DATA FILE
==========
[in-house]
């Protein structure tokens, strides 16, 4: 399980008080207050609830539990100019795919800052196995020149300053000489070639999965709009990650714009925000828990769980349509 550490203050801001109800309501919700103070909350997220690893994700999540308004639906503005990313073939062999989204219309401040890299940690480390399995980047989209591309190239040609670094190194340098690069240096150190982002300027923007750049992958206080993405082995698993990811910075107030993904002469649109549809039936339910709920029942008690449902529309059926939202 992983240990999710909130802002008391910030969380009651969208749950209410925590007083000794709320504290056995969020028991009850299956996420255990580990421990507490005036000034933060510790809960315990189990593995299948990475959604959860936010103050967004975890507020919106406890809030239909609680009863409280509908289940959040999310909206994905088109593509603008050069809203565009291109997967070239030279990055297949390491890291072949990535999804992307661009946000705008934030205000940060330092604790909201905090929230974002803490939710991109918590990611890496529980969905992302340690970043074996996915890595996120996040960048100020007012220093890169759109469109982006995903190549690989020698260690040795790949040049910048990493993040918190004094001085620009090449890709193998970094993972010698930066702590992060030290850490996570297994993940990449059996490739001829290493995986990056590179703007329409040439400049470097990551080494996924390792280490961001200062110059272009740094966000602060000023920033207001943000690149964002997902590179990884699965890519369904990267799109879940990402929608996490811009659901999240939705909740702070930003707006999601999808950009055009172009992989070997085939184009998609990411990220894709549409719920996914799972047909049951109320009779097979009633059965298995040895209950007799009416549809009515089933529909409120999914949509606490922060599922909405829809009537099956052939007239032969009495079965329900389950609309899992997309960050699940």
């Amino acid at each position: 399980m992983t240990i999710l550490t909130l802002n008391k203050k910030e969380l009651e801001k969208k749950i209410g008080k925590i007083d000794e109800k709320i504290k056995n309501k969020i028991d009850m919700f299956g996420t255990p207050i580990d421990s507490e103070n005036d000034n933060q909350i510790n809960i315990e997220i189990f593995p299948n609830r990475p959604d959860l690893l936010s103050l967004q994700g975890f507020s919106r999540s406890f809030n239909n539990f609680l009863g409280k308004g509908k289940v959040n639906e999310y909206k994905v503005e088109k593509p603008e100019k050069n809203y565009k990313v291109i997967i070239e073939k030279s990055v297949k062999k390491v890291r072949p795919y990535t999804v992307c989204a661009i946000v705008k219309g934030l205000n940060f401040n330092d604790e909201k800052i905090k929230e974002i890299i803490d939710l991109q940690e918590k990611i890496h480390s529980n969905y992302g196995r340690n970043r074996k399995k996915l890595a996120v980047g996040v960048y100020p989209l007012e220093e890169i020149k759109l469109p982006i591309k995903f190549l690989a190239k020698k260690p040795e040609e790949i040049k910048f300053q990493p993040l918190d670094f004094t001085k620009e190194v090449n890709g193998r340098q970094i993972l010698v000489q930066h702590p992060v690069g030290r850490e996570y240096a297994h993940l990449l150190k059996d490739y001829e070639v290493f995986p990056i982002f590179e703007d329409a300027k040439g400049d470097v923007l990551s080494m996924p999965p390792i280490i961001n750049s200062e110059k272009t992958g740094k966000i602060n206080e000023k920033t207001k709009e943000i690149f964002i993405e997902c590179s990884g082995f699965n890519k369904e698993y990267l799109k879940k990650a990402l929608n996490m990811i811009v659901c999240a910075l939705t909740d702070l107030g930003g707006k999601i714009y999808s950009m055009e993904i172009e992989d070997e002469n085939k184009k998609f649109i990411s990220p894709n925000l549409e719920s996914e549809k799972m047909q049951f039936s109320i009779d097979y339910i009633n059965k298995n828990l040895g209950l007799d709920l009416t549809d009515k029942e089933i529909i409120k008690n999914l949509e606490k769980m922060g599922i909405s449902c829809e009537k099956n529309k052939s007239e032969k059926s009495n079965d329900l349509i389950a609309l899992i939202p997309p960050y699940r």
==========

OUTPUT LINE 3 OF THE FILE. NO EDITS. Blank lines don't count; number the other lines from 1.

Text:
């Amino acid at each position: 399980m992983t240990i999710l550490t909130l802002n008391k203050k910030e969380l009651e801001k969208k749950i209410g008080k925590i007083d000794e109800k709320i504290k056995n309501k969020i028991d009850m919700f299956g996420t255990p207050i580990d421990s507490e103070n005036d000034n933060q909350i510790n809960i315990e997220i189990f593995p299948n609830r990475p959604d959860l690893l936010s103050l967004q994700g975890f507020s919106r999540s406890f809030n239909n539990f609680l009863g409280k308004g509908k289940v959040n639906e999310y909206k994905v503005e088109k593509p603008e100019k050069n809203y565009k990313v291109i997967i070239e073939k030279s990055v297949k062999k390491v890291r072949p795919y990535t999804v992307c989204a661009i946000v705008k219309g934030l205000n940060f401040n330092d604790e909201k800052i905090k929230e974002i890299i803490d939710l991109q940690e918590k990611i890496h480390s529980n969905y992302g196995r340690n970043r074996k399995k996915l890595a996120v980047g996040v960048y100020p989209l007012e220093e890169i020149k759109l469109p982006i591309k995903f190549l690989a190239k020698k260690p040795e040609e790949i040049k910048f300053q990493p993040l918190d670094f004094t001085k620009e190194v090449n890709g193998r340098q970094i993972l010698v000489q930066h702590p992060v690069g030290r850490e996570y240096a297994h993940l990449l150190k059996d490739y001829e070639v290493f995986p990056i982002f590179e703007d329409a300027k040439g400049d470097v923007l990551s080494m996924p999965p390792i280490i961001n750049s200062e110059k272009t992958g740094k966000i602060n206080e000023k920033t207001k709009e943000i690149f964002i993405e997902c590179s990884g082995f699965n890519k369904e698993y990267l799109k879940k990650a990402l929608n996490m990811i811009v659901c999240a910075l939705t909740d702070l107030g930003g707006k999601i714009y999808s950009m055009e993904i172009e992989d070997e002469n085939k184009k998609f649109i990411s990220p894709n925000l549409e719920s996914e549809k799972m047909q049951f039936s109320i009779d097979y339910i009633n059965k298995n828990l040895g209950l007799d709920l009416t549809d009515k029942e089933i529909i409120k008690n999914l949509e606490k769980m922060g599922i909405s449902c829809e009537k099956n529309k052939s007239e032969k059926s009495n079965d329900l349509i389950a609309l899992i939202p997309p960050y699940r």